Frustrated by congressional paralysis, the Obama administration is quickly deepening its foreign policy activism to make the second term much more internationalist. In late May, Vice-President Joe Biden will travel to Latin American and the Caribbean and stop in Brazil where he will meet with Brazilian President Dilma Rousseff and Vice-President Michel Temer. Accordingly, the White House announced that VP Biden would discuss bilateral commercial relations among other international issues. The lack of any publicly announced agenda, the recent extended visit of the U.S. Ambassador to the United Nations, Susan Rice, along with press reports of a possible State visit to Washington by President Dilma in later 2013 all suggest that the two governments are busy exploring avenues of cooperation that could lead to a series of executive agreements which promise to increase the importance of these bilateral relations.
There are a number of issues that continue to challenge, even plague U.S.-Brazil relations despite the positive tone expressed by leaders of both countries. First, Brazil continues to wait for Washington’s full endorsement of the country’s campaign for a permanent seat on the U.N. Security Council. Ambassador Rice’s recent trip to Brasilia highlights the importance of the U.N. to bilateral relations and the possibility that the Obama administration is seriously considering a full endorsement of Brazil for a permanent seat should there be a future reform in the representational structure of the UNSC.
Second, there is the matter of the World Trade Organization’s judgment against U.S. cotton subsidies. Since 2010, both governments have administered a temporary agreement that gives time for a reform of the U.S. Farm bill, suspends Brazil’s right to impose stiff trade retaliation measures, and provides some compensation for Brazilian cotton producers. As the U.S. Congress begins again its efforts to pass a new Farm bill (the bill expired last year without the House of Representatives taking up the matter for a floor vote), it is likely that the two governments will intensify efforts to find a final solution before any State visit by the Brazilian president.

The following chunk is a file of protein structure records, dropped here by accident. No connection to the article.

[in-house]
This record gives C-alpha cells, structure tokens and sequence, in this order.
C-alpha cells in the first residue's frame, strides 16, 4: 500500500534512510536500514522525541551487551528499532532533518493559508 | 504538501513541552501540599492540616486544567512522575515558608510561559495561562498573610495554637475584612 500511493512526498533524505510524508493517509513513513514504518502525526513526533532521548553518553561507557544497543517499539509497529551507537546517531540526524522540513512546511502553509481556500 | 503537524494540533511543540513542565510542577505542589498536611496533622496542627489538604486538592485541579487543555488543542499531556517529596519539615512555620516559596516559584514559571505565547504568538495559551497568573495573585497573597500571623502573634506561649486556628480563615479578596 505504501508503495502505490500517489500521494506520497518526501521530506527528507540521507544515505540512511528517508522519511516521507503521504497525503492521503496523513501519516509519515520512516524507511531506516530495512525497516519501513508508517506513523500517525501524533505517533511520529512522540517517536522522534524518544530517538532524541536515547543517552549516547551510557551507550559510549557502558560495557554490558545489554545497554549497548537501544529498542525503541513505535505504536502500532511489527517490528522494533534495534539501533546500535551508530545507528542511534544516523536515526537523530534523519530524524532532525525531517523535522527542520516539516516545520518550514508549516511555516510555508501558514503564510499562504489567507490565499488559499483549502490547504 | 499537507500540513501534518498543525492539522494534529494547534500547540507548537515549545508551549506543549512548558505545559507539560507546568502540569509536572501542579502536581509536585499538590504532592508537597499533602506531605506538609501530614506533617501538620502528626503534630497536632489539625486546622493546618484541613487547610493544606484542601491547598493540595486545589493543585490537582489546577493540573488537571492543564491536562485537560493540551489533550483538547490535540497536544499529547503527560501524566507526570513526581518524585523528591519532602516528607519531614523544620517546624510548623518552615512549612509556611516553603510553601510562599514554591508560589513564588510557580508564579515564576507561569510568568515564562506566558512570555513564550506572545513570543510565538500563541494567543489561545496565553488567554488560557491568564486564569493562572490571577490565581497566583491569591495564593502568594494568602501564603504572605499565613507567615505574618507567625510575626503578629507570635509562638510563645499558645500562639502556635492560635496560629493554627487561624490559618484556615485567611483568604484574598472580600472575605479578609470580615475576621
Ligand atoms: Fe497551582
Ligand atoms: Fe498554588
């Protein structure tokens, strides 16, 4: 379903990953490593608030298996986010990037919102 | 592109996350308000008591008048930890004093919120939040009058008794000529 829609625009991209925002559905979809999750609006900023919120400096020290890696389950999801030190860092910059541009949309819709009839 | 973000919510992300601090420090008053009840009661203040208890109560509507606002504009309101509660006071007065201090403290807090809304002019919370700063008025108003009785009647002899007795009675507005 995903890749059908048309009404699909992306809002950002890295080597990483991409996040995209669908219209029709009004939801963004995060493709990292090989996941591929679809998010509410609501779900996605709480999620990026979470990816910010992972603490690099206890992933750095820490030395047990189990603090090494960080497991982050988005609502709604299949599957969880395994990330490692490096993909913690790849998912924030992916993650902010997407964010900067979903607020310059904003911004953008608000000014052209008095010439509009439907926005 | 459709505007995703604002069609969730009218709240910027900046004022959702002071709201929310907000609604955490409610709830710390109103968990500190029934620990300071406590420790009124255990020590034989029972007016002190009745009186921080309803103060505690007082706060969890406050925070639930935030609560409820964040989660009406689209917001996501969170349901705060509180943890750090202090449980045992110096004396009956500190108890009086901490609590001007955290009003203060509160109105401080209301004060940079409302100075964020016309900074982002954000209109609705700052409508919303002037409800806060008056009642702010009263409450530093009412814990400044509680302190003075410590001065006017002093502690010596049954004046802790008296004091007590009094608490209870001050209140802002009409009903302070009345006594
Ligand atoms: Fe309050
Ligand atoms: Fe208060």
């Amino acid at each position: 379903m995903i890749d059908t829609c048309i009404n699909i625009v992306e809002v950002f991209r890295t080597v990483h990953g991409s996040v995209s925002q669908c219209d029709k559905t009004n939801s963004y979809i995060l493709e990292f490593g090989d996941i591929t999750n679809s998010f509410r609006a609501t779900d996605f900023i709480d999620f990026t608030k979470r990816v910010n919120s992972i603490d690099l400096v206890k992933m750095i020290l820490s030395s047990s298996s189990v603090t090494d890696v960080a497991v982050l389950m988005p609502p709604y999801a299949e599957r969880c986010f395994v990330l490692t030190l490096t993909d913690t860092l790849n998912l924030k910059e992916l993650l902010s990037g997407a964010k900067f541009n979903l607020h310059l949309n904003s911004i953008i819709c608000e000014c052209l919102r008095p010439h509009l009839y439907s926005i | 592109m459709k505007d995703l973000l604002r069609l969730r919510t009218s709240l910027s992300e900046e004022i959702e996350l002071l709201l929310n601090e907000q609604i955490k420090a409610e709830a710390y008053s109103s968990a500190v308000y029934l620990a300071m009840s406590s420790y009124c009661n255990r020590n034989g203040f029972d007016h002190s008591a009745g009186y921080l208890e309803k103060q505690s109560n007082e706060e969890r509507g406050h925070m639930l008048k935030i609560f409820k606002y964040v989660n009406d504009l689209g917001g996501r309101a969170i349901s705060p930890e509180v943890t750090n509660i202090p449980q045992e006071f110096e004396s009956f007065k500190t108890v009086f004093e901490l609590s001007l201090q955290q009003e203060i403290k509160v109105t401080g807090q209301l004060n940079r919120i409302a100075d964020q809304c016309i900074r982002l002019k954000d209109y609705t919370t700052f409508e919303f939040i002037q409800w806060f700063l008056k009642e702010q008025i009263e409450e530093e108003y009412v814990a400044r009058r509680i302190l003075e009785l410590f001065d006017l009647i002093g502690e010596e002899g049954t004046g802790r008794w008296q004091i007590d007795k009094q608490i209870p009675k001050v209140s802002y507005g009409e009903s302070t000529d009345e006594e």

Third, as the U.S. Congress bears down on an immigration reform, the two governments have met on a regular basis to explore easing the travel requirements of Brazilians traveling to the U.S. for business and pleasure. The Obama government has already taken measures to speed up the Visa application process for Brazilian nationals, but a breakthrough in this area, including the possibility of waiving visa requirements, could put into place a new dynamic for bilateral relations and one that further deepens the already dense social relations that bring the populations of these two countries increasingly into the same orbit.
There are many other issues that VP Biden may pursue in Brasilia, and certainly President Dilma will be exploring avenues for increasing the bilateral commercial portfolio and better directly U.S. foreign direct investment into strategic areas for Brazilian economic development including infrastructure, power generation and transmission, and exploration and production of Brazil’s oil and gas reserves. Biden’s trip may not answer all of our questions about the current state of bilateral relations, but it is likely to determine whether the next step will be rolling out the red carpet for President Dilma’s next visit to Washington.